Most rises in Europe after S&P 500 highs
European stock markets open slightly higher, except in the case of the Dax, but without a definite trend, in an environment of low activity. Dax down 0.03%; while the Cac 40 rose 0.08%, the FTSE 100, 0.23% and the Mib, 0.04%. The Euro Stoxx 50 is up 0.06%.
“The fact that yesterday the S&P 500 reached a new all-time high at the end of the day, we do not believe that it will serve to encourage investors in Europe, who have been showing signs of a certain” altitude sickness “for a few days” , indicate Link Securities analysts.
Wall Street closed this Thursday in positive territory and one of its main indicators, the selective S&P 500, registered a new record after a day marked by the highest inflation data in the US since 2008.
The S&P 500 rose 0.47% to 4,239.18, while the Dow Jones Industrials advanced 0.06% and the Nasdaq 0.78%.
Wall Street reacted with buying to mixed data on the US economy and lifted the broadest indicator of the market, the S&P 500, to an all-time high after a month of swings.
On the one hand, the consumer price index (CPI) rose 0.6% in May, placing interannual inflation at 5%, the highest registered in the country since August 2008. The increase in inflation, which It generated fears last month about the possibility that the Federal Reserve began its withdrawal of stimuli, it was interpreted this time as something transitory.
On the European stock markets, the ECB meeting passed without pain or glory, since neither the institution, which kept its main monetary policy parameters unchanged, nor its president, Christine Lagarde, at the press conference after the Council meeting, they went off the script.
Thus, the ECB leaves its reference interest rate intact at 0.0%; the deposit facility at -0.5% and the marginal credit at 0.25%. In addition, the ECB indicated in its statement that it will maintain the current monthly asset purchase rate of its Pandemic Emergency Purchase Fund (PEPP), which is somewhat higher than the one it maintained a few months ago; at a significantly higher rate than at the beginning of the year, in the institution’s verbatim words. Likewise, and with regard to inflation, the ECB indicated that it believes that its rebound is temporary and that it will not be prolonged in time because in the Eurozone there is no risk of overheating, as there is in the US.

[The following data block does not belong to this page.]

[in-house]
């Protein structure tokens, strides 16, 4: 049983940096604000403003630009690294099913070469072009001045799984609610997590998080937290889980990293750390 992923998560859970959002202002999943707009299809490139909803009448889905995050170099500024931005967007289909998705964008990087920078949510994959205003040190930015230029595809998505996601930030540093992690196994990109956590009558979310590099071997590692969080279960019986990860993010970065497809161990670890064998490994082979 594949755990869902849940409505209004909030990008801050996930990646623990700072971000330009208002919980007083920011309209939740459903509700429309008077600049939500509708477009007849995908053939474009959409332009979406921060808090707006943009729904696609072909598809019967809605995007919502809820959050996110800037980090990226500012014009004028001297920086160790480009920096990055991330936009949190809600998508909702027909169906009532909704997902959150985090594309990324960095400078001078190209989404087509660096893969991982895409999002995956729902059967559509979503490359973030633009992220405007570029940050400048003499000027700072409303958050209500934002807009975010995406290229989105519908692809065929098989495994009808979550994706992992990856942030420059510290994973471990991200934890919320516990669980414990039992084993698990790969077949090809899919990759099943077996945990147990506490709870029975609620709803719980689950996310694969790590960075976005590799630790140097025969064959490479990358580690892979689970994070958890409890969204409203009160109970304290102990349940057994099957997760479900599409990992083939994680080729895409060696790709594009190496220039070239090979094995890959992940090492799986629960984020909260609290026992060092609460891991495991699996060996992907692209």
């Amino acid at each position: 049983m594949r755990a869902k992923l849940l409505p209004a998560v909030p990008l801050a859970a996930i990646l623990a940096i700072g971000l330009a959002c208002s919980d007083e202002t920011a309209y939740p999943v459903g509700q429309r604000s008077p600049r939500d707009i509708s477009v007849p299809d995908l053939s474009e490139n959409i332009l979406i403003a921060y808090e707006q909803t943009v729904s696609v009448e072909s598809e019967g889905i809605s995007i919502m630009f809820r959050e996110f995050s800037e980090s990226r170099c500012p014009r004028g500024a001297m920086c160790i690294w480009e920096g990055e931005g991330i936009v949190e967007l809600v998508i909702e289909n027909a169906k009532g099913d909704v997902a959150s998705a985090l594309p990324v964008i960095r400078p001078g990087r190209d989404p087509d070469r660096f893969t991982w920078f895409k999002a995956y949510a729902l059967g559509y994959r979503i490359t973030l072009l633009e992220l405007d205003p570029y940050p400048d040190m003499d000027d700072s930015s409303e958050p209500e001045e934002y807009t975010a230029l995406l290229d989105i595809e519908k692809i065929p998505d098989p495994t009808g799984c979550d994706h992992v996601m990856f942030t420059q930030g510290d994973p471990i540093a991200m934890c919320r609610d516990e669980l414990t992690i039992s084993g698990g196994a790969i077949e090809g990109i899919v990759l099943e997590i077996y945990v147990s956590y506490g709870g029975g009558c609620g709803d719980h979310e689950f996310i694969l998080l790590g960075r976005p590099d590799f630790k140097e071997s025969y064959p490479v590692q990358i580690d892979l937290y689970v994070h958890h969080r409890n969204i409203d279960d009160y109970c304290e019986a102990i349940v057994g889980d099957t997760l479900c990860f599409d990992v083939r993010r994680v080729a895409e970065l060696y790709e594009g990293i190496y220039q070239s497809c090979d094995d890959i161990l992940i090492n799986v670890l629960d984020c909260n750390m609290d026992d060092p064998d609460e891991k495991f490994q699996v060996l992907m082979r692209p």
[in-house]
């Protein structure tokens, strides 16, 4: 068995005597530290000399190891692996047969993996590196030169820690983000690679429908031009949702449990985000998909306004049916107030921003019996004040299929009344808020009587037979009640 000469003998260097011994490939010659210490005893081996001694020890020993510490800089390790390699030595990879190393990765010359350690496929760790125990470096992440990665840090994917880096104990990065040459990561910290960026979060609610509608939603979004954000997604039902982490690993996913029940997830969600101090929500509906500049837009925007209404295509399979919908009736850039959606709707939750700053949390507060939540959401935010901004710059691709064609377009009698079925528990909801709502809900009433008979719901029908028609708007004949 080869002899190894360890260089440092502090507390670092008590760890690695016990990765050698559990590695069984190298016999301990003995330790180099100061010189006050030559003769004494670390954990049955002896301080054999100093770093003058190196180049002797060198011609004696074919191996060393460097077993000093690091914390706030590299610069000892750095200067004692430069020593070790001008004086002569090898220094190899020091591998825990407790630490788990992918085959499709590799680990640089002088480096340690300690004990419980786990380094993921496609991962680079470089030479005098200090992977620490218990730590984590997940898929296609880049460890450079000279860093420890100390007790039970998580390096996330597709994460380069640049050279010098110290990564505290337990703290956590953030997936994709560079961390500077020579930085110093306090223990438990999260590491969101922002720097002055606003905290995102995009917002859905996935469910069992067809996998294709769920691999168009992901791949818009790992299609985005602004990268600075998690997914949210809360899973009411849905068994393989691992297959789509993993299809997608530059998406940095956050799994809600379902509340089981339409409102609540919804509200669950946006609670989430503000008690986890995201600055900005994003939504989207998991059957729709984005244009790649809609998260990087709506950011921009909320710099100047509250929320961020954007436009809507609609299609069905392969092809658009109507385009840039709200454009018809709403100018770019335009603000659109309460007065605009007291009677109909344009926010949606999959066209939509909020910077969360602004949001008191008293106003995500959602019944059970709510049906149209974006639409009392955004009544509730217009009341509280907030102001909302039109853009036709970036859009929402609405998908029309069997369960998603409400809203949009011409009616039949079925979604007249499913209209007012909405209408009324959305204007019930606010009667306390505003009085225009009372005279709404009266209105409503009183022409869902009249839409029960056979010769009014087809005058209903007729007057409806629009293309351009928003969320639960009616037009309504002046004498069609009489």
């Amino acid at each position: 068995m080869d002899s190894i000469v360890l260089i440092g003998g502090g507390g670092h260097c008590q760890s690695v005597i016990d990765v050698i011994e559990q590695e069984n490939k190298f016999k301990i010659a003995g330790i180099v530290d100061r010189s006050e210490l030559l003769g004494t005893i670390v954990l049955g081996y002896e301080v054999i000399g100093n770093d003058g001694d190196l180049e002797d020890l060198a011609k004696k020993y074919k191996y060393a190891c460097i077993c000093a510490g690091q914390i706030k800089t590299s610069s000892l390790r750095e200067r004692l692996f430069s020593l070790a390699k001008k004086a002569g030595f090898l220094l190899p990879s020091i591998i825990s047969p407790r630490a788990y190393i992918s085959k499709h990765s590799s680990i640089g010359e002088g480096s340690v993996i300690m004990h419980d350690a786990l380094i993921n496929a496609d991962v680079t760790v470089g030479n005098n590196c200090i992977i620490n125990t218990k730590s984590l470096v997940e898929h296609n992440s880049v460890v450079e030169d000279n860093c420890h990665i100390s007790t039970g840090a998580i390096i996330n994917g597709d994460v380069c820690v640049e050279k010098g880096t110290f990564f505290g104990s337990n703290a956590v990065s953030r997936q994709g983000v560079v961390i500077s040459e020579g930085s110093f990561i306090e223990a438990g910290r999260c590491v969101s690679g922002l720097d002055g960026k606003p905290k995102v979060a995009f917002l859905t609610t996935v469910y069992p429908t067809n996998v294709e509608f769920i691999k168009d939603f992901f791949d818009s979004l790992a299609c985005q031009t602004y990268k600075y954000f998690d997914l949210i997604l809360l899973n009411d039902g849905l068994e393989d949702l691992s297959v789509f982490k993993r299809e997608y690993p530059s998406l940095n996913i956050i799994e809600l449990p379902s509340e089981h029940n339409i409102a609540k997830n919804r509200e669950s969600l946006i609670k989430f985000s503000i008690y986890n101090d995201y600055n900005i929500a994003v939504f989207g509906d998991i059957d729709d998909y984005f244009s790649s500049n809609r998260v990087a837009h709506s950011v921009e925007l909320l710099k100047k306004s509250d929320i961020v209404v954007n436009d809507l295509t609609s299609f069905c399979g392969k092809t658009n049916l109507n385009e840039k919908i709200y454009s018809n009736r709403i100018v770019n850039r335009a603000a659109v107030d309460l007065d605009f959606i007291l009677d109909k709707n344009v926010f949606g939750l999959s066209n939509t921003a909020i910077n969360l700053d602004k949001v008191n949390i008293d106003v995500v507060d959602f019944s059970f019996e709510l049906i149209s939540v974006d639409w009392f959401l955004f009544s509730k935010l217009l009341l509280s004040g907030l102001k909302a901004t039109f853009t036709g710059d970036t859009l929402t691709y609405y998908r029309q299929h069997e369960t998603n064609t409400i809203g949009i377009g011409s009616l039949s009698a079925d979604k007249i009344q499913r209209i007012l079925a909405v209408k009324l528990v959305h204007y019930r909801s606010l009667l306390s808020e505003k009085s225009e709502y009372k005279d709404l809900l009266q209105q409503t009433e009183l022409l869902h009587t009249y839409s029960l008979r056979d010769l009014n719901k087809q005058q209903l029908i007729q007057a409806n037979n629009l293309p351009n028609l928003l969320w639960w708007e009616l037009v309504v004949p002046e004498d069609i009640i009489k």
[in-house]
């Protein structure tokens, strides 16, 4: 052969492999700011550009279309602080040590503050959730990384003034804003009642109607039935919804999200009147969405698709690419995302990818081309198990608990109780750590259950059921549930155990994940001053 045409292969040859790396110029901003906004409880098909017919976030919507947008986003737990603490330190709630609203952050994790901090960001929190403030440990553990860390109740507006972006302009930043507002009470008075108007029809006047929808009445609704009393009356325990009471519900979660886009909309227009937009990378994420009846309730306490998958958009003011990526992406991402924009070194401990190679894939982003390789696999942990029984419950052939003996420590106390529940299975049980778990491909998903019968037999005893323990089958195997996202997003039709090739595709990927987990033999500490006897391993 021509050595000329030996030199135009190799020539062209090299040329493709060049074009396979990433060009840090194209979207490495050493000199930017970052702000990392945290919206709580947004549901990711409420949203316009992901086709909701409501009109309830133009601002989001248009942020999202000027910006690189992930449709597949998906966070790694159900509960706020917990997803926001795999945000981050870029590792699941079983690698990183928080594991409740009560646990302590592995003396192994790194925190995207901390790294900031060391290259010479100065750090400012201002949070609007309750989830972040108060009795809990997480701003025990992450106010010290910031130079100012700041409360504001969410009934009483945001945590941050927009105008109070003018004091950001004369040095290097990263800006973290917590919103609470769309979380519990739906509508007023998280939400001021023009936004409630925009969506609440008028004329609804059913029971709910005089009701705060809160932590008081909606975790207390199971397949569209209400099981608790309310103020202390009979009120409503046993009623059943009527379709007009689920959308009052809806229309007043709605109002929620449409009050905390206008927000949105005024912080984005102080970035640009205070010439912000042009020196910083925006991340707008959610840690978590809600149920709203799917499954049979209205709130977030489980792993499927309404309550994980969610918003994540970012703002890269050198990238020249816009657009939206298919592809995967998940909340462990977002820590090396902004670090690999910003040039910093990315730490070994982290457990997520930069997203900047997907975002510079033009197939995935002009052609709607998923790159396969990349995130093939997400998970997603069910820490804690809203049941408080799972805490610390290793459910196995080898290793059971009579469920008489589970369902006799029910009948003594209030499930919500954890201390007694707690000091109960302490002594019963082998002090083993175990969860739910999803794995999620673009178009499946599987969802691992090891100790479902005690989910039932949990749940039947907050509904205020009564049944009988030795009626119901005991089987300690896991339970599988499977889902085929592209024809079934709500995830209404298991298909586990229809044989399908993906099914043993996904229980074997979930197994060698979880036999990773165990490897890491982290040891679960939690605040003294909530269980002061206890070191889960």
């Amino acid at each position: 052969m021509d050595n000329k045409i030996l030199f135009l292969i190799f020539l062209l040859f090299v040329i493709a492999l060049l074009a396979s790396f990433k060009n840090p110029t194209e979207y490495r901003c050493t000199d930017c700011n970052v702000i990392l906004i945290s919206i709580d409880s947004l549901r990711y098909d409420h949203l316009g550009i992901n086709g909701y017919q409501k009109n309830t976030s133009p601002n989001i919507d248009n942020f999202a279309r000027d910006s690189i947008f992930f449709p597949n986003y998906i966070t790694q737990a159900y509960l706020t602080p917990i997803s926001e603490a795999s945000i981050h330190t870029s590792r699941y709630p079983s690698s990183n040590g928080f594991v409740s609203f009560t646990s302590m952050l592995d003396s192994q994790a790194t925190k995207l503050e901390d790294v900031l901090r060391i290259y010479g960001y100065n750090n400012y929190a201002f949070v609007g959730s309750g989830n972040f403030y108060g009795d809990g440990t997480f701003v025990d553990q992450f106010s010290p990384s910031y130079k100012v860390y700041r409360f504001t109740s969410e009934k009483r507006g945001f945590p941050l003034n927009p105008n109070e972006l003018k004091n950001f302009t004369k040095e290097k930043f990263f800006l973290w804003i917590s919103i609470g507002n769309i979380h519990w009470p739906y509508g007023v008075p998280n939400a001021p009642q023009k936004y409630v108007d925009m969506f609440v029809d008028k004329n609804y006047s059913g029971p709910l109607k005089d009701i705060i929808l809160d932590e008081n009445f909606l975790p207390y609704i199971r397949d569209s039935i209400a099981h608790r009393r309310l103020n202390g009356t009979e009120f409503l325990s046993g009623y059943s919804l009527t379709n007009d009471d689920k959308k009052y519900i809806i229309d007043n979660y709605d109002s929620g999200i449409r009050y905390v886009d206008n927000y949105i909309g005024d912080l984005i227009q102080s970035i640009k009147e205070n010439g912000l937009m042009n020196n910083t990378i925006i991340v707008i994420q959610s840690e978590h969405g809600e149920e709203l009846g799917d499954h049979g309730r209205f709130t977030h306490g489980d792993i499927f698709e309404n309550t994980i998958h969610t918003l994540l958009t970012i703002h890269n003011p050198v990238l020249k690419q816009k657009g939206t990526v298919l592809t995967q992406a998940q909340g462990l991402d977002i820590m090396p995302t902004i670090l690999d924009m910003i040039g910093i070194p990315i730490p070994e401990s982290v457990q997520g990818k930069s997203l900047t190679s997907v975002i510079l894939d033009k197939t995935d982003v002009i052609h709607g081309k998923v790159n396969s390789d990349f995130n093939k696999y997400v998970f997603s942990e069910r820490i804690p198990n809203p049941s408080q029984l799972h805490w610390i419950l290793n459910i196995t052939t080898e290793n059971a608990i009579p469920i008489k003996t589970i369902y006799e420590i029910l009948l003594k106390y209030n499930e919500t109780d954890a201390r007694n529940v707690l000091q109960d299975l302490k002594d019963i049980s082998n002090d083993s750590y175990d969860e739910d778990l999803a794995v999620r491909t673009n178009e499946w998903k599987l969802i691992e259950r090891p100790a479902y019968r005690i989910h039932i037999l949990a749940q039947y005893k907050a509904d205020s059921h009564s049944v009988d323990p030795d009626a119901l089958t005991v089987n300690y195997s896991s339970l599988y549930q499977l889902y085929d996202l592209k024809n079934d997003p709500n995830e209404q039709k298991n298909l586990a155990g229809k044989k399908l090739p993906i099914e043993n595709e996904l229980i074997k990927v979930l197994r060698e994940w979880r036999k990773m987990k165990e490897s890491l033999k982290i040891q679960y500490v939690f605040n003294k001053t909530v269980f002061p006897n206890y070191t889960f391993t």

In its statement, the ECB also indicated that it will recalibrate the evolution of the PEPP to maintain favorable financing conditions in the Euro Zone, and that this program will remain in force at least until March 2022 or until the crisis is overcome.
On the other hand, the ECB presented its new updated macroeconomic table for the Eurozone. Thus, the institution’s analysts expect the Eurozone’s Gross Domestic Product (GDP) to grow 4.6% in 2021 (4.0% in their March estimates); 4.7% in 2022 (4.1% in March); and 2.1% in 2023. Regarding inflation, the ECB now expects this variable to stand at 1.9% in 2021 (in March it projected 1.5%); by 1.5% in 2021; and 1.4% in 2023.
In the subsequent press conference, Lagarde pointed out that the risks to the growth of the eurozone economy are now balanced, and that the ECB expects economic activity to accelerate in 2H2021 “strongly” driven by domestic demand.
However, Lagarde warned that the recovery will be accompanied by inflation and that the bank’s projections include a rise in prices. In this sense, he said that the rise in inflation is explained by the base effect of the comparison and by transitory factors, so he expects inflationary pressures to moderate once these elements are overcome.
Furthermore, he expects it to continue below the ECB’s target closely, but below 2% over the horizon of the institution’s projections.
Today the stock markets will be awaiting the publication this afternoon in the US of the preliminary reading for June of the consumer sentiment index prepared by the University of Michigan, an index that is a good leading indicator of private consumption, a variable that in turn represents almost 70% of US GDP.
The euro advances against the dollar and is exchanged at 1,219 greenbacks.
The INE confirms the rise in the CPI in May to 2.7%, its highest rate in four years, due to gasoline
The Consumer Price Index (CPI) rose 0.5% in May compared to the previous month and placed its interannual rate at 2.7%, five tenths above that of April (2.2%), according to the data published this Friday by the National Institute of Statistics (INE), which confirms the advanced data at the end of last month.
The UK’s gross domestic product (GDP) expanded by 2.3% in April compared to the previous month, when it had grown by 2.1%, representing the largest increase in activity since July 2020 as a result of the uprising. of restrictions, according to data published by the National Statistical Office (ONS).
Reference Brent oil in Europe dropped 0.10% to $ 72.45, while West Texas dropped 0.10% to 70.22